Volatile organic compounds (VOCs), principally terpenes, released during wood drying face present or potential regulation. Two approaches are reported to control VOC release: heating green wood, or irradiating it with microwave energy, both in a low-headspace environment where evaporation is minimized. Low-headspace heating of green flakes (for OSB manufacture) releases VOCs but proportionately much less water. Hence, it is feasible to extract and collect the VOCs from green wood prior to drying, and to then dry it with lowered emissions. Irradiating flakes with microwave leads to contrasting behavior. Water is released with very little VOC loss if the flakes are microwaved in an open container. Microwaving under low-headspace conditions removes the VOCs, but retains the water in the wood. The water trapped in the wood because of the low-headspace restriction drives the VOCs out of the hydrophobic regions (e.g., resin canals) where they are principally located, into hydrophilic zones. Movement out of the hydrophilic environment and out of the wood is then quite rapid. Hence, either VOC or water release can be targeted by adjusting the headspace during microwaving. Most of the VOCs lost during drying originate from the surface, and low-headspace microwaving releases this surficial material. Hydrogen isotope exchange work shows that microwaving increases water access to the exchangeable protons in dry, or partially dry, wood tissue. The terpenes are carried out with the small amount of steam generated. Similar results are obtained with low-headspace radiofrequency (RF) irradiation of lumber; RF treatment does not induce a significant change in strength.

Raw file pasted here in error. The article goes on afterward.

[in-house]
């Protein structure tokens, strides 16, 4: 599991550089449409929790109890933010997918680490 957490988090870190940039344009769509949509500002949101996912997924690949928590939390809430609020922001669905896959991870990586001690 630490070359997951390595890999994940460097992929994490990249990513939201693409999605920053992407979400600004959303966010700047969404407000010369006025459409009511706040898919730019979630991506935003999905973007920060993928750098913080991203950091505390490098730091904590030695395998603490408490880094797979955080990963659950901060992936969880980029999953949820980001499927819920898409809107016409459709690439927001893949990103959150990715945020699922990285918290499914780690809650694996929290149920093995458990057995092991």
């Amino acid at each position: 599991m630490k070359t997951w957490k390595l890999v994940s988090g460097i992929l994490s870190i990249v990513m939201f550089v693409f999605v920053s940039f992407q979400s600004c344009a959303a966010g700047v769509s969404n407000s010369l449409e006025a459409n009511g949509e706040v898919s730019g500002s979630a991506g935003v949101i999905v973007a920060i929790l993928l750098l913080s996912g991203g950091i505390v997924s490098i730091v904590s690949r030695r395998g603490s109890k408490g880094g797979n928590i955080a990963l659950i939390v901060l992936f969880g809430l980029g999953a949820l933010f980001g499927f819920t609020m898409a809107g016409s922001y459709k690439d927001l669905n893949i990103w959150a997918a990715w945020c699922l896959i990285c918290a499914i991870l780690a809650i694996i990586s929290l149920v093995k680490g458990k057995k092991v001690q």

|Number of pages||7|
|State||Published - 1999|
Bibliographical noteFunding Information:
We thank the US Department of Energy for funding most of the study, and Georgia Power Co. for lending us the Cober microwave unit, and for providing us access to their Strayfield RF unit.
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